Prascend for Horses
Prascend for Horses

1mg Prascend for Horses - Pergolide

What is Prascend for horses?
Prascend Tablets
contain 1mg Pergolide. 1mg Prascend is used as a treatment for cushings disease in horses. A small benign tumour in the pituitary gland causes an increased release of cortisol from the adrenal glands causing equine Cushing’s syndrome.

How does Prascend Equine work...

1mg Prascend for Horses - Pergolide

What is Prascend for horses?
Prascend Tablets
contain 1mg Pergolide. 1mg Prascend is used as a treatment for cushings disease in horses. A small benign tumour in the pituitary gland causes an increased release of cortisol from the adrenal glands causing equine Cushing’s syndrome.

How does Prascend Equine work?
Pergolide is a synthetic ergot derivative and is a potent dopamine receptor agonist. As with other dopamine agonists, pergolide inhibits the release of prolactin. In horses with PPID, pergolide is believed to exert its therapeutic effect by stimulating dopamine receptors, and has been shown to decrease the plasma levels of adrenocorticotropic hormone (ACTH), melanocyte stimulating hormone (MSH), and other pro-opiomelanocortin peptides?

What is Horse Prascend used for?
Prascend tablets are used to control equine Cushing's disease (also referred to as hyperadrenocorticism). Cushings disease in horses can cause many symptoms. Clasically horses become more hairy and require more clipping than usual. Affected horses often develop a pot-bellied type appearance and can develop fat pads around the face and eyes in particular. Cushingoid horses are also more prone to lameness, laminitis is a particular problem. Other symptoms include an increased thirst and appetite, increased urination and increased infections. For example, wounds may take longer to heal than would be expected. Clinical improvement with Prascend is expected within 6 to 12 weeks. Some horses may respond clinically at lower or varying doses, and it is recommended to titrate to the lowest effective dose per individual based on response to therapy, whether it is effectiveness or signs of intolerance. A small number of horses may require doses as high as 10 µg/kg per day. In these rare situations, appropriate additional monitoring should be implemented. ?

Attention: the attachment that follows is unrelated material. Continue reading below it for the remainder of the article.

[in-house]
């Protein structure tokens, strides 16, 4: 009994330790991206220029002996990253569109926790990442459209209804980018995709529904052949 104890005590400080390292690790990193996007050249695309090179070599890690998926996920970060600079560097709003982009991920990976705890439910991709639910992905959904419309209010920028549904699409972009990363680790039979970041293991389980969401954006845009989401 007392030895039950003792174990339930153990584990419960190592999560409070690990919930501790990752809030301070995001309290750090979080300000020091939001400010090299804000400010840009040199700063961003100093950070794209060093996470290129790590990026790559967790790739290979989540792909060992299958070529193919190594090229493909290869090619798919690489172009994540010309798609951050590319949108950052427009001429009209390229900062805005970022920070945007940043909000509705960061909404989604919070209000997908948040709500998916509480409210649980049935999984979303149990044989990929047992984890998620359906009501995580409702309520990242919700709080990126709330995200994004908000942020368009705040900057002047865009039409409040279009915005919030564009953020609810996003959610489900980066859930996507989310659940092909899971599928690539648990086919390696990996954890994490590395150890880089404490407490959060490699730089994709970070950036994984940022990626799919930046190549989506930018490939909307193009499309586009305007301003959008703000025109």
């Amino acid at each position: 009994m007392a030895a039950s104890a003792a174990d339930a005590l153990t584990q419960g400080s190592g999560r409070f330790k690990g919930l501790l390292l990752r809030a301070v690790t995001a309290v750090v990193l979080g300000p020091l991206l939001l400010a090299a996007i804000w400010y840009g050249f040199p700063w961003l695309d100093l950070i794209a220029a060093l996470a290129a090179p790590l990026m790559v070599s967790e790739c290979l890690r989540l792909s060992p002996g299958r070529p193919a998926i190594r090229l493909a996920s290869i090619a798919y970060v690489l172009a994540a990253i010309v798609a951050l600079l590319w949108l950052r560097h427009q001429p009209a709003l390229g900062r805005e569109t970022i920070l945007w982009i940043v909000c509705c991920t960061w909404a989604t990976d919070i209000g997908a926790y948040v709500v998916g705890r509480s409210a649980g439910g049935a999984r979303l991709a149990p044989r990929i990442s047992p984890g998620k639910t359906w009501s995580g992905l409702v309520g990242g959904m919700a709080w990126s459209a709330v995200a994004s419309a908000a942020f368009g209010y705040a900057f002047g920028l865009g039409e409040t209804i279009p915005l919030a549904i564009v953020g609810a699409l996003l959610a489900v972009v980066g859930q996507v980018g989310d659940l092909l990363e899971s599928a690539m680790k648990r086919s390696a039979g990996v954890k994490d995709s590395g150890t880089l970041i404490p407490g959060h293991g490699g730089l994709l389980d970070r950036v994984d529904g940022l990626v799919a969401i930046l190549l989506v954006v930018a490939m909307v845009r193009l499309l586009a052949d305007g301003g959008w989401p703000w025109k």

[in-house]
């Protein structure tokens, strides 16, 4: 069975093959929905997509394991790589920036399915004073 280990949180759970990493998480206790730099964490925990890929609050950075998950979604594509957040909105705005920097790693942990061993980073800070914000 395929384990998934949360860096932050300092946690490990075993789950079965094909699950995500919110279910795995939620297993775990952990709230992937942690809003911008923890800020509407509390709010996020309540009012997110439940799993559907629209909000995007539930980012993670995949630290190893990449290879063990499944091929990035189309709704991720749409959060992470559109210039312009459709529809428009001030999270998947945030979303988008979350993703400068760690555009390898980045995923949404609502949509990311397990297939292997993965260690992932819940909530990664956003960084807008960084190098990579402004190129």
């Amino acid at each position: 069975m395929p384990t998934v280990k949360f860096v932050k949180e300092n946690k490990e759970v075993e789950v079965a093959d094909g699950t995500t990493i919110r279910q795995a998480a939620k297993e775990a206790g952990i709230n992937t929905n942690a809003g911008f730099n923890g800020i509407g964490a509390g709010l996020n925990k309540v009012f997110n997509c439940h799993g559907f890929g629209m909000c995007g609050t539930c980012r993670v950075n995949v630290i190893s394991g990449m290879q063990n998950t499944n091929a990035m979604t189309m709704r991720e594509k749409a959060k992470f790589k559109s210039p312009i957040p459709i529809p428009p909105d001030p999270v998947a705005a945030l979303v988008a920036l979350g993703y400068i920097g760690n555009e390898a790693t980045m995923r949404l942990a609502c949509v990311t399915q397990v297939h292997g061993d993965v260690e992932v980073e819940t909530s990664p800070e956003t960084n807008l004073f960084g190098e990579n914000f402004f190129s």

How is Prascend given?
Prascend
tablets may be administered orally by dissolving the tablet with a small amount of water and/or mixing with molasses or other sweetener; taking care to rinse the dosing apparatus with water to ensure entire dose of prascend is administered; use immediately. Most horses respond to prascend therapy and are stabilised at an average dose of 2 µg/kg.

How is horse Cushings diagnosed?
In some cases, vets may make a diagnosis of Cushings based simply on a clinical examination and an appreciation of the medical history of the horse or pony. In many cases however, your vet will want to take one or more blood samples from your horse in order to measure blood levels of various hormones or markers. The results of these tests can then be compared to "normal" ranges for the horse population, to confirm the presence of absence of the disease. Although a range of blood tests are available to assist the diagnosis and monitoring of cushings, the two most commonly used tests are: the Resting ACTH test – where a single blood sample is taken to measure the level of the hormone ACTH which is abnormally high in untreated cushings cases the Low dose Dexamethasone suppression test – where blood samples are taken before and after administration of a small dose of dexamethasone, to look for a "normal" response.

Prascend is available in 1mg tablet form

Prascend is a POM-V medication. A veterinary prescription must be provided prior to dispatch.

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